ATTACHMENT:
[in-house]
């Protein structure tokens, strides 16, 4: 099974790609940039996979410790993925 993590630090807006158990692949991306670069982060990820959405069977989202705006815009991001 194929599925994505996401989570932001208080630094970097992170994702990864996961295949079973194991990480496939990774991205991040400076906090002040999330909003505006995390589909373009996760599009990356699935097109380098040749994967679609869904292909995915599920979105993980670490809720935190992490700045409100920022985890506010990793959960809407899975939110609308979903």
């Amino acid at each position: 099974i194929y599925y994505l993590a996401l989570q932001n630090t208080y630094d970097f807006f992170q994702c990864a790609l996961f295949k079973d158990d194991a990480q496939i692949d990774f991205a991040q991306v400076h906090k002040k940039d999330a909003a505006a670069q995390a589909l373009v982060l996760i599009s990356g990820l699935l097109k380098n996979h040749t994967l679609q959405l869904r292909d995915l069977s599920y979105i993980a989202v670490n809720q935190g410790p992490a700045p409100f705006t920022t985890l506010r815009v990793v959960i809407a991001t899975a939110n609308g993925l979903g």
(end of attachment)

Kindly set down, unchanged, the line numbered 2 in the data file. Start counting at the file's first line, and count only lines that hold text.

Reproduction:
């Protein structure tokens, strides 16, 4: 099974790609940039996979410790993925 993590630090807006158990692949991306670069982060990820959405069977989202705006815009991001 194929599925994505996401989570932001208080630094970097992170994702990864996961295949079973194991990480496939990774991205991040400076906090002040999330909003505006995390589909373009996760599009990356699935097109380098040749994967679609869904292909995915599920979105993980670490809720935190992490700045409100920022985890506010990793959960809407899975939110609308979903």